however 2x12"s take less space and are lighter, they really aren't any quieter, but the open back probably wouldn't be ideal.

why are you looking into guitar speaker cabs when your bassist cant be loud enough? the drums set the volume. if you amp is so low and he is maxing his out and can't be heard, he needs a new bass rig. bass frequencies would likely damage either speaker.

unless i read something wrong, the bassist should be getting a bigger amp.
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Old 10-05-2012, 01:44 AM   #5
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He is using a hughes and ketner hk300 combo+ a harkte (eww) bass cab its what the rehersal space has and his current amp is significantly less powerull than the one we are provided, its a 100w ampeg 115 combo don't know the exact model. The idea here is hopefully the loss in speaker effeciency and low end will make up for my very loud set up. (With the mesa 412 it more than matches a cranked dual rectifier in volume with my amps volume knob set slightly less than two) Fortunatly I'm blessed with an uber loud drummer that can easily be heard over either of the amps no problem unless I turn my personal amp to 7.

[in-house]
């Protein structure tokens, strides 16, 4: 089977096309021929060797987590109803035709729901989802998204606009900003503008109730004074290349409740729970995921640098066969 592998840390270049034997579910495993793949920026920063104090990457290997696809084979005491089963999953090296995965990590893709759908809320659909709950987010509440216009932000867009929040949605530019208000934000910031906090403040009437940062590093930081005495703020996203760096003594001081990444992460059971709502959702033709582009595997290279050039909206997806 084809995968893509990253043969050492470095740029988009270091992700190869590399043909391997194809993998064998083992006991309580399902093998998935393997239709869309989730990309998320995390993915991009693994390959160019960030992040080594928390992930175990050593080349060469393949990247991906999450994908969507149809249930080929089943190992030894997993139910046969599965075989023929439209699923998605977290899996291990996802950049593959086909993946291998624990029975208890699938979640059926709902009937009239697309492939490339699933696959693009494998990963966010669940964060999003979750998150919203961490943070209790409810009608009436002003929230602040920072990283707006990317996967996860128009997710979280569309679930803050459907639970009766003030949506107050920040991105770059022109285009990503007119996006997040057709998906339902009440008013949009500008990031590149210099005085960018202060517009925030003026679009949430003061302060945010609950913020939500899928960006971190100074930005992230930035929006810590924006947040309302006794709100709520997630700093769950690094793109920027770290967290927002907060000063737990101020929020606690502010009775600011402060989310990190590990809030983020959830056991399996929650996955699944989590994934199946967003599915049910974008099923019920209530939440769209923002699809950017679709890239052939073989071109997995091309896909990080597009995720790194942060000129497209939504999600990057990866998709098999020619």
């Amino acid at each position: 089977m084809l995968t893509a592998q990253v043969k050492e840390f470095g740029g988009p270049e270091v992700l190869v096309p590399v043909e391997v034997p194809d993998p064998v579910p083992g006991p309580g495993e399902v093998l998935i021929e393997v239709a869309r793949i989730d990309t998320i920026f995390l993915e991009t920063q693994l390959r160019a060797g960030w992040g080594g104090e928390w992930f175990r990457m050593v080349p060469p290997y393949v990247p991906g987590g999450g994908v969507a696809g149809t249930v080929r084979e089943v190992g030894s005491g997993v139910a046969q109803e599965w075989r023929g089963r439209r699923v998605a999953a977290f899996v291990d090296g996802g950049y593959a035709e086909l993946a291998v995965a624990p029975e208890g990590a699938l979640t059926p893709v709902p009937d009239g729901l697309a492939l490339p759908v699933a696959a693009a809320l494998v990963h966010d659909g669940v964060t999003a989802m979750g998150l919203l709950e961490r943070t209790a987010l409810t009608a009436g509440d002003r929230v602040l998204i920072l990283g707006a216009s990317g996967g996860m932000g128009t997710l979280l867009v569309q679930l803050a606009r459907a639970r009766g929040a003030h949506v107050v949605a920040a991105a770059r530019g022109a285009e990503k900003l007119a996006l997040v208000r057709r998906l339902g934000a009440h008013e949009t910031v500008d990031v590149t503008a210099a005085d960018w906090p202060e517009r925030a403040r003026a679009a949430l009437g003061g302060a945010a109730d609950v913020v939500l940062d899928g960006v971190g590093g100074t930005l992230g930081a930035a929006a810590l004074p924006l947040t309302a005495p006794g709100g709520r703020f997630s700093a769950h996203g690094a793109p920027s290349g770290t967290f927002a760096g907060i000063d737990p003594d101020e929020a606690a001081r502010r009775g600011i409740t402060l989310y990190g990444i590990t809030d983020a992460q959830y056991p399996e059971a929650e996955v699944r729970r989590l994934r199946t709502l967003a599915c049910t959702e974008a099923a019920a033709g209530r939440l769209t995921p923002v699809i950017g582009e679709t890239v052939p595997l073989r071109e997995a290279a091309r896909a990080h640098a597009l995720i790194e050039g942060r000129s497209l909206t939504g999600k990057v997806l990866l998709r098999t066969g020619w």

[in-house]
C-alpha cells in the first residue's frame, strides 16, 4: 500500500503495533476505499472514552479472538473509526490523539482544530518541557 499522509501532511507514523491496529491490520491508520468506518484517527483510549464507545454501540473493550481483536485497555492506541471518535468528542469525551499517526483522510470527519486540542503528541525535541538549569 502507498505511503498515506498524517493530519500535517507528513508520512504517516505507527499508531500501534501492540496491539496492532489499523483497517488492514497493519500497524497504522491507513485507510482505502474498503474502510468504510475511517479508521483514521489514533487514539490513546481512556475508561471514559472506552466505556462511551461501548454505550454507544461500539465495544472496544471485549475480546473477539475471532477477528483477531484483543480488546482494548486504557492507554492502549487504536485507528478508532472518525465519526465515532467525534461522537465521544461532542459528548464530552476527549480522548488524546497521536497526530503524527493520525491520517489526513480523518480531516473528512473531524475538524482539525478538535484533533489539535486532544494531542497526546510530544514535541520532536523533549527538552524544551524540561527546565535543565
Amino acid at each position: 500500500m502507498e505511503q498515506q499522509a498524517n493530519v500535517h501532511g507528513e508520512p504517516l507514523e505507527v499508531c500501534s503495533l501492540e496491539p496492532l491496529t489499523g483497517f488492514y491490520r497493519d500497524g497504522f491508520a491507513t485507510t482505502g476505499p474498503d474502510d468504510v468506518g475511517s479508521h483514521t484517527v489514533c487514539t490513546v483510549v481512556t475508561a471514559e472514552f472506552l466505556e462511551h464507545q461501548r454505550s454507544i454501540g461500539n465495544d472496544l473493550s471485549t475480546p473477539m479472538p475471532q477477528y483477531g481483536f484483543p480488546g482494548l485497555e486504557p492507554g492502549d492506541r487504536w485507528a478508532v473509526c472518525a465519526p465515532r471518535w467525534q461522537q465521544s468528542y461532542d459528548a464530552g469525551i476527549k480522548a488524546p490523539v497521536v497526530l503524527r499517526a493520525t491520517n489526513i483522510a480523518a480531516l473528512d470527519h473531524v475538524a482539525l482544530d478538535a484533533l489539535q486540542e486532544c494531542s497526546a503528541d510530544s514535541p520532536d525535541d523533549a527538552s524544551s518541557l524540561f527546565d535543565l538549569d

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Old 10-05-2012, 02:07 AM   #6
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Originally Posted by losing battle
The idea here is hopefully the loss in speaker effeciency and low end will make up for my very loud set up.


here is the deal:

-the 2x12 may not be less efficient
-open back cabs can actually sound louder because they push sound out the front and back of the cab
-4x12 closed back cabs are more directional and only push sound out the front in a much more narrow path than an open back cab
-a closed back 4x12 will have more bass response than an open back 2x12. this cause the 4x12 to compete with the bass more, making the bass less audible.